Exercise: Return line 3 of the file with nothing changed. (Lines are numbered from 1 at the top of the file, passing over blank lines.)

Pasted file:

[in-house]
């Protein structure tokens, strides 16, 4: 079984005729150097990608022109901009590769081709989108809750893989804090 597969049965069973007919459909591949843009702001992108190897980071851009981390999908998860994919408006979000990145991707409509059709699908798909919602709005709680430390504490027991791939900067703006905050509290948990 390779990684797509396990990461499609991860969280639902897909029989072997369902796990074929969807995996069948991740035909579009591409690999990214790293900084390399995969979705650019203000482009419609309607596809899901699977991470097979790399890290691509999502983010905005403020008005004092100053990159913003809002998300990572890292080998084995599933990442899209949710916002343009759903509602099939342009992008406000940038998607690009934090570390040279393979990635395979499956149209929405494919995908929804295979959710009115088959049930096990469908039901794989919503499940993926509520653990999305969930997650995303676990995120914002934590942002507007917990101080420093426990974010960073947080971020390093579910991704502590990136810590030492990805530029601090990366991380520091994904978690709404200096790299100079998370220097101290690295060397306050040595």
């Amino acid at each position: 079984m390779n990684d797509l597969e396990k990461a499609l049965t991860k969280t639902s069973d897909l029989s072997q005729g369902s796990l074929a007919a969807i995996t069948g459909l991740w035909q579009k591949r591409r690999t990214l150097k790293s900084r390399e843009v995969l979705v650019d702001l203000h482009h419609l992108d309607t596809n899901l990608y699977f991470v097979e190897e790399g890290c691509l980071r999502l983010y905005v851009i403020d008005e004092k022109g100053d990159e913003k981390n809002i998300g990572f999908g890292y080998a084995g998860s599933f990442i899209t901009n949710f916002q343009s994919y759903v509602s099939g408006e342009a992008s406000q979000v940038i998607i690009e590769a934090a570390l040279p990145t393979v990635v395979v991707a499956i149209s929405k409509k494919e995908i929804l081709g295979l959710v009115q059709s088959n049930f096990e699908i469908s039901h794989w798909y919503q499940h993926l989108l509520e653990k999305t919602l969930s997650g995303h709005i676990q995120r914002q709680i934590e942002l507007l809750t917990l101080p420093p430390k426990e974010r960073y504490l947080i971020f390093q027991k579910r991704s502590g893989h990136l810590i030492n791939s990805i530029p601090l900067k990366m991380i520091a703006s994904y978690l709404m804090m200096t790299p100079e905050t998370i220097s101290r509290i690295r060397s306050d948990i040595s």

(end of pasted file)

């Amino acid at each position: 079984m390779n990684d797509l597969e396990k990461a499609l049965t991860k969280t639902s069973d897909l029989s072997q005729g369902s796990l074929a007919a969807i995996t069948g459909l991740w035909q579009k591949r591409r690999t990214l150097k790293s900084r390399e843009v995969l979705v650019d702001l203000h482009h419609l992108d309607t596809n899901l990608y699977f991470v097979e190897e790399g890290c691509l980071r999502l983010y905005v851009i403020d008005e004092k022109g100053d990159e913003k981390n809002i998300g990572f999908g890292y080998a084995g998860s599933f990442i899209t901009n949710f916002q343009s994919y759903v509602s099939g408006e342009a992008s406000q979000v940038i998607i690009e590769a934090a570390l040279p990145t393979v990635v395979v991707a499956i149209s929405k409509k494919e995908i929804l081709g295979l959710v009115q059709s088959n049930f096990e699908i469908s039901h794989w798909y919503q499940h993926l989108l509520e653990k999305t919602l969930s997650g995303h709005i676990q995120r914002q709680i934590e942002l507007l809750t917990l101080p420093p430390k426990e974010r960073y504490l947080i971020f390093q027991k579910r991704s502590g893989h990136l810590i030492n791939s990805i530029p601090l900067k990366m991380i520091a703006s994904y978690l709404m804090m200096t790299p100079e905050t998370i220097s101290r509290i690295r060397s306050d948990i040595s």